DNA sequence analysis of the complete p53 tumor-suppressor gene
provides predictive information about breast cancer patients'
response to therapy, according to a study published in the October
1995 issue of Nature Medicine. The study analyzes the associations
between tumor mutations and patient outcome--especially in relation
to therapy--using Sequence-Based Diagnosis, (SBD), a new concept
for complete DNA sequencing. Although previous studies have examined
p53 using various molecular biologic methods, this study represents
the first complete sequencing of the p53 gene in a large retrospective
study of a population-based cohort. The study also confirms that
since mutations are found over the entire coding sequence, some
could be missed using traditional DNA analysis protocols.
Since cancer develops in stages through a step-by-step breakdown
of the mechanisms that control normal cellular growth, an accumulation
of genetic changes has been identified as a key event in progression
of the disease. p53 is a tumor-suppressor gene located on the
short arm of chromosome 17. In breast cancer, mutations of the
p53 gene have been considered to be a critical step in the development
of certain tumors. These alterations can be determined using immunohistochemistry
or DNA analysis, which reveals prognostic information.
"We hope that the results from this study will, in the future,
lead to the development of more tailored treatments for breast
cancer patients," said Jonas Bergh, MD, associate professor
of oncology and director of the study. "If we can more accurately
determine the effects of therapy, we may be able to reduce the
costs of treatment in patients with less aggressive tumors, and
at the same time, develop more aggressive regimens for those with
Commenting on the findings, Barbara Lynn Weber, MD, associate
professor of medicine and genetics and director of the Breast
Cancer Program, University of Pennsylvania School of Medicine,
said, "Increasing numbers of breast cancers are being diagnosed
at the early stages, when the tumors are small and have not spread
to distant parts of the body. Traditional prognostic factors,
including tumor size and lymph node involvement, are limited and,
as tumors are detected earlier, new, more precise methods are
needed to select individualized treatment regimens."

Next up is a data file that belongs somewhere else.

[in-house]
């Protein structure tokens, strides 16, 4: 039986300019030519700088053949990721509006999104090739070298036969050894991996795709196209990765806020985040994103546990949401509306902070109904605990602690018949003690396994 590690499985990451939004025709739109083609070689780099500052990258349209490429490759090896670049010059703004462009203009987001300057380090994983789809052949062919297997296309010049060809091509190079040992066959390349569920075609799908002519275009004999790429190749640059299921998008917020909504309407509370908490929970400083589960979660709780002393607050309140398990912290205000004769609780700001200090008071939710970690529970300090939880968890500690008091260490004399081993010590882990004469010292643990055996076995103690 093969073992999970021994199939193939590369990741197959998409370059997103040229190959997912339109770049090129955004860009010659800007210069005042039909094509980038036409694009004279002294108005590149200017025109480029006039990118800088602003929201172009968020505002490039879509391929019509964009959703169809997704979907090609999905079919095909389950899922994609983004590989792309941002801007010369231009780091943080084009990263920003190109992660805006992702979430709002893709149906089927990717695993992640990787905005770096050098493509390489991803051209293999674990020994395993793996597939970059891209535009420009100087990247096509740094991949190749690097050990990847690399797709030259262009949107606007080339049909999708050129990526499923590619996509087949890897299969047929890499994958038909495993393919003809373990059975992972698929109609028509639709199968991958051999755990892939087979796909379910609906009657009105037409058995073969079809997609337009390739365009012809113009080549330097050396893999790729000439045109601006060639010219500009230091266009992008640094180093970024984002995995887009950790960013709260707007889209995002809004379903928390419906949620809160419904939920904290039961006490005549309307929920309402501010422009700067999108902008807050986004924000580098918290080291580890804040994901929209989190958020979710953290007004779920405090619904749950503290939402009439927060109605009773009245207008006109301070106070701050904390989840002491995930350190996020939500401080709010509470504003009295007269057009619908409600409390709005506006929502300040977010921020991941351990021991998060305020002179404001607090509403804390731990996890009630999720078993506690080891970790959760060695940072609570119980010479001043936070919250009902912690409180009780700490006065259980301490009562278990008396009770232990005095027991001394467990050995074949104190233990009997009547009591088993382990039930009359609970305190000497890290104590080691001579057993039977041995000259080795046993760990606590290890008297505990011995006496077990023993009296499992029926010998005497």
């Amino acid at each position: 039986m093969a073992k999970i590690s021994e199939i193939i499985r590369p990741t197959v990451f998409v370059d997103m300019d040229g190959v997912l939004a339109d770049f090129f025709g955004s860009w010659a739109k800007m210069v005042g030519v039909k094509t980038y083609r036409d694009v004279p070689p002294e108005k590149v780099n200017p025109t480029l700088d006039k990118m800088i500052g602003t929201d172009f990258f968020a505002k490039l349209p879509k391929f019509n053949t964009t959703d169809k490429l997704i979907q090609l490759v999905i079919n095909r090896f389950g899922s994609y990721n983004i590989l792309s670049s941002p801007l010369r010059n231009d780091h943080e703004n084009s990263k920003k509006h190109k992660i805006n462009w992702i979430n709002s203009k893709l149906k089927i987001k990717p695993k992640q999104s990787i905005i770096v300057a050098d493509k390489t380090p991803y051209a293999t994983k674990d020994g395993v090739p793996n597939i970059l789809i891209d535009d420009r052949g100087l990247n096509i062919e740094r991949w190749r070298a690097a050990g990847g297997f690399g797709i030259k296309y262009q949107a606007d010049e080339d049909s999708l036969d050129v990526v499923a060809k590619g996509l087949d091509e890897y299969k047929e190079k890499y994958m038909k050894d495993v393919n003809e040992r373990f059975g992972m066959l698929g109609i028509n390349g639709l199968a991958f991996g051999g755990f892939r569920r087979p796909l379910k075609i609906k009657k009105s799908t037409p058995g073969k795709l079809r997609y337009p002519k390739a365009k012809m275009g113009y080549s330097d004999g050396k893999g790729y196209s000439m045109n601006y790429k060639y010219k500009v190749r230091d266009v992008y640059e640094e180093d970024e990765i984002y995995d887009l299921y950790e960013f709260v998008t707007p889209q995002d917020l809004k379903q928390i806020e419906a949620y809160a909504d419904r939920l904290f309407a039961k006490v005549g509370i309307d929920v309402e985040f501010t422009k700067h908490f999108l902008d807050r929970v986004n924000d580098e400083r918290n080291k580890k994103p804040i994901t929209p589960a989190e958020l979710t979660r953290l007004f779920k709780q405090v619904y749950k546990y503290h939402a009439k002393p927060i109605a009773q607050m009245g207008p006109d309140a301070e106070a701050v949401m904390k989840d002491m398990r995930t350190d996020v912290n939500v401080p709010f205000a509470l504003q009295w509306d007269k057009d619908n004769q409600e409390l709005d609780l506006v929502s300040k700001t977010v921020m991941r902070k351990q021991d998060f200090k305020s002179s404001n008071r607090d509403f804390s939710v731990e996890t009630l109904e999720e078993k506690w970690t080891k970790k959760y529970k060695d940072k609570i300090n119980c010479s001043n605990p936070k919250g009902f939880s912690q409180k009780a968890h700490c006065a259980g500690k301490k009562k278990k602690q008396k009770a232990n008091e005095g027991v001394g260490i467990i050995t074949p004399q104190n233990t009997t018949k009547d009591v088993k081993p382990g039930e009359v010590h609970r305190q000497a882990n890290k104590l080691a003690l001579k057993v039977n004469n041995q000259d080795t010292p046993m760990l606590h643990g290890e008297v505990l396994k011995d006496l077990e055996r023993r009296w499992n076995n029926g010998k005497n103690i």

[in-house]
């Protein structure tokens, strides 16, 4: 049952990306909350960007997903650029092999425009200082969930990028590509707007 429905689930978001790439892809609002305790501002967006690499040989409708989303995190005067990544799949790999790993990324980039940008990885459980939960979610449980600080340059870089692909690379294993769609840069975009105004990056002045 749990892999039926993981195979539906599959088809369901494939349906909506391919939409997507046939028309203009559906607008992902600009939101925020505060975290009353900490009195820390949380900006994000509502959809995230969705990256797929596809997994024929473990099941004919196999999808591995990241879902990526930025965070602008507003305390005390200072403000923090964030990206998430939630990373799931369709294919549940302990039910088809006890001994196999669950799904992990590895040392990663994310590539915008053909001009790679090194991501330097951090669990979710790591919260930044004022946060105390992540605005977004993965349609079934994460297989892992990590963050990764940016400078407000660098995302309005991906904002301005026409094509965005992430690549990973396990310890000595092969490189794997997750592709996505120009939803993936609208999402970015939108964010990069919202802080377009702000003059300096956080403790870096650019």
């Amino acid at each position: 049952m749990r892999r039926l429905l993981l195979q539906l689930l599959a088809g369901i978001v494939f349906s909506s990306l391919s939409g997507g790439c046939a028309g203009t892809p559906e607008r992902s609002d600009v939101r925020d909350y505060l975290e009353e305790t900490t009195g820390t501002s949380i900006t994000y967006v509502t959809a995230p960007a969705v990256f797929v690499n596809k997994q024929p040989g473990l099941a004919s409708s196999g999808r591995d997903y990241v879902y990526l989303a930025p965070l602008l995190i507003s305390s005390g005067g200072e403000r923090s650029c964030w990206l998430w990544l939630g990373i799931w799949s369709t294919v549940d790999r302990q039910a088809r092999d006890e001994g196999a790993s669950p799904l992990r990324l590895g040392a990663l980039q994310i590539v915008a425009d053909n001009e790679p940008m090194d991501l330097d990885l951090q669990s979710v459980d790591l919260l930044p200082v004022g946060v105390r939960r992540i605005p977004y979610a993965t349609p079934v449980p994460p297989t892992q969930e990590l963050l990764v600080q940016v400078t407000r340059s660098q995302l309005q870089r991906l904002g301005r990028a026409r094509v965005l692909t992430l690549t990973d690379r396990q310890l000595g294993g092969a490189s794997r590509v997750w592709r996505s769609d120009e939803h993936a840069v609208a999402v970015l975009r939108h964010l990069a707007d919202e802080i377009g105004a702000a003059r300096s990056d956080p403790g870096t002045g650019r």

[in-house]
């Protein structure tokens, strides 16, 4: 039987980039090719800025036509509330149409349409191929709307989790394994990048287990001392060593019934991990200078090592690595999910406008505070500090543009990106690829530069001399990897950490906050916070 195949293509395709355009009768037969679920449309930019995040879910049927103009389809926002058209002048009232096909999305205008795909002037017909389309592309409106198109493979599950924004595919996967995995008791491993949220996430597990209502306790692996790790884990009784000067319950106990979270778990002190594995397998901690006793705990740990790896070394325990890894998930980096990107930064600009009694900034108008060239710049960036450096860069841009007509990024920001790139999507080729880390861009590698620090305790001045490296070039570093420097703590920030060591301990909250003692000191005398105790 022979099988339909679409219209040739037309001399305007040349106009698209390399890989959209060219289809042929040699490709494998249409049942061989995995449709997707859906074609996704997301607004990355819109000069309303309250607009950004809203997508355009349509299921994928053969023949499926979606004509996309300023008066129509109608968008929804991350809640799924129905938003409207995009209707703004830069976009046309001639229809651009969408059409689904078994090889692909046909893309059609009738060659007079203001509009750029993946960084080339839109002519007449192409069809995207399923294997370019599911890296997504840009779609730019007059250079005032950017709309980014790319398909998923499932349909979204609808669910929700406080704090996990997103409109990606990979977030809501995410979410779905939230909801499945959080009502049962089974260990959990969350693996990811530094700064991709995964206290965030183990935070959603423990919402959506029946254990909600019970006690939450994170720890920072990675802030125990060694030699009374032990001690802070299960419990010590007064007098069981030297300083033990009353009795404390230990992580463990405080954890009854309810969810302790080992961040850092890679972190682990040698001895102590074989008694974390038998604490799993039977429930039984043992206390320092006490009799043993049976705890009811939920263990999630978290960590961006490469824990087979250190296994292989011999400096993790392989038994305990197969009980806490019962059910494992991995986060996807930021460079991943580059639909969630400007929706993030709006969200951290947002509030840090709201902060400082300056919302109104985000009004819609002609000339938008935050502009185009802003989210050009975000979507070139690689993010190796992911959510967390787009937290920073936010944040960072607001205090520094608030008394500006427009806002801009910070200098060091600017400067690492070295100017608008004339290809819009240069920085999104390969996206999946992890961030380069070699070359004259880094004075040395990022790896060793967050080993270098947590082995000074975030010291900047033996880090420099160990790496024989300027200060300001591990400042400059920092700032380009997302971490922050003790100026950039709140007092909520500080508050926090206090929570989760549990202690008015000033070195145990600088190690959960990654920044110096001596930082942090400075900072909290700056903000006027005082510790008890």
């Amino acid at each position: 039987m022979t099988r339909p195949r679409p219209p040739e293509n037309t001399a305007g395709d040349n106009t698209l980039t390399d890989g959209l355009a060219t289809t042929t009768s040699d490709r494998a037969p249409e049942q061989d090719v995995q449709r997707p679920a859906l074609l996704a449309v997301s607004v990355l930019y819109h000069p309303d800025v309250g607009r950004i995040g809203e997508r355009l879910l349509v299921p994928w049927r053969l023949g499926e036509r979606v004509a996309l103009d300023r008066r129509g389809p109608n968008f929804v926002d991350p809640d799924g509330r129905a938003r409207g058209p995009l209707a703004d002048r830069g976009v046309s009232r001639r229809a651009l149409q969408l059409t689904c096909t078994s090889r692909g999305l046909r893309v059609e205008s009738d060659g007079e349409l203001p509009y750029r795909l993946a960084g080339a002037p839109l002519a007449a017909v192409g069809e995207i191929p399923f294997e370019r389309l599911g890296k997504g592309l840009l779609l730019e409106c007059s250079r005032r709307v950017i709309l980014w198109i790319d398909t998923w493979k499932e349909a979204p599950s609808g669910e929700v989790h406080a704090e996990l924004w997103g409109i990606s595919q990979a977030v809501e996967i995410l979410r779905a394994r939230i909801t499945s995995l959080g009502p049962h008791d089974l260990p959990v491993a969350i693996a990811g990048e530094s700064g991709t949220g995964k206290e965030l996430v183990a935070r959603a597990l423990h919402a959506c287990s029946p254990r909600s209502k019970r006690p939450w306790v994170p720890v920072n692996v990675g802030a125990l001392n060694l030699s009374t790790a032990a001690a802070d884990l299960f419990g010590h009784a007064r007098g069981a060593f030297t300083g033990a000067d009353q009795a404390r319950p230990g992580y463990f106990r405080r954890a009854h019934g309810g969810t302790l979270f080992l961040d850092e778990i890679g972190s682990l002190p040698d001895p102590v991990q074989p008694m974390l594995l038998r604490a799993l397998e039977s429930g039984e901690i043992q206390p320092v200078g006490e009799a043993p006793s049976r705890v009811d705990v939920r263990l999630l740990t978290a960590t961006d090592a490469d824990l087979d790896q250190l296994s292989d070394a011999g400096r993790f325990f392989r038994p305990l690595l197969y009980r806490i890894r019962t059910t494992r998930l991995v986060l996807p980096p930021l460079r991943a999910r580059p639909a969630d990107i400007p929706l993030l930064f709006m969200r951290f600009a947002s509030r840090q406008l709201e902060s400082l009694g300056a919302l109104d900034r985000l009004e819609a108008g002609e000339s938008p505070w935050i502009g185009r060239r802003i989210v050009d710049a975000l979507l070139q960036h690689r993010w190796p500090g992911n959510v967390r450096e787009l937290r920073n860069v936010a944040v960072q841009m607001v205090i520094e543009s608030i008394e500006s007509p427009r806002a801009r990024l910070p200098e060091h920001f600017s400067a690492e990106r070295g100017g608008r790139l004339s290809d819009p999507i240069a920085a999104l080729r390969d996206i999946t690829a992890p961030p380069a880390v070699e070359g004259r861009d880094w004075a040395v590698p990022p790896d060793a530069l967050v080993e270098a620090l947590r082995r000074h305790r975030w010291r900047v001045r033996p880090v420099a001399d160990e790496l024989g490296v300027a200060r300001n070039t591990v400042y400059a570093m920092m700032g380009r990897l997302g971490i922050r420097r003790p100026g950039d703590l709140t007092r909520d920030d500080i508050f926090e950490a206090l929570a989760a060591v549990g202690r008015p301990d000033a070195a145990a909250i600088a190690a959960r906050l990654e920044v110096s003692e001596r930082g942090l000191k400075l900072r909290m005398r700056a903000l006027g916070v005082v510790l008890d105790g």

Study Results Differ for Lymph Node-Positive vs Node-Negative
Conducted at the Uppsala Akademiska University Hospital in Sweden
in cooperation with Pharmacia Biotech and the Swedish Cancer Society,
the study analyzed frozen tumor material from a total of 316 consecutive
Scandinavian women who underwent surgery for breast cancer from
January 1987 through December 1989. The complete coding region
of the p53 gene was sequenced and 69 mutations were discovered
using the automated laser fluorescence ALF DNA sequencer, developed
by Pharmacia Biotech.
A total of 97 patients had primary lymph node metastases and 206
were node-negative. In 13 cases, the node status of the patient
was unknown, since axillary exploration was not performed. The
median follow-up time was 57 months.
Lymph node-positive patients with p53 mutations had a significantly
shorter survival rate, compared with those without these mutations.
Therapy, especially adjuvant tamoxifen, seemed to be of less value
in lymph node-positive patients with p53 mutations than in patients
without these mutation. For node-negative patients with p53 mutations,
tamoxifen and/or locoregional radiotherapy resulted in improved
relapse-free survival; however, adjuvant tamoxifen and/or locoregional
therapy seemed to be of less value in node-negative patients with
In addition, the location of the mutations in the p53 gene differed
between the lymph-node-positive and lymph-node-negative groups,
which may explain the discriminative power of p53 alterations
to predict response to adjuvant therapy.
"For more than a decade it has been apparent that molecular
techniques can provide the answers for improved understanding
of tumor development," said Margaret Bywater, an initial
pioneer of the SBD technique and director, molecular medicine,
market development, Molecular Systems Division, at Pharmacia Biotech.
"With the automation of these techniques, the true relevance
of each mutation can be evaluated and genetic information obtained
from tumor biopsy will, in the future, be used for prognosis and
guiding the choice of therapies."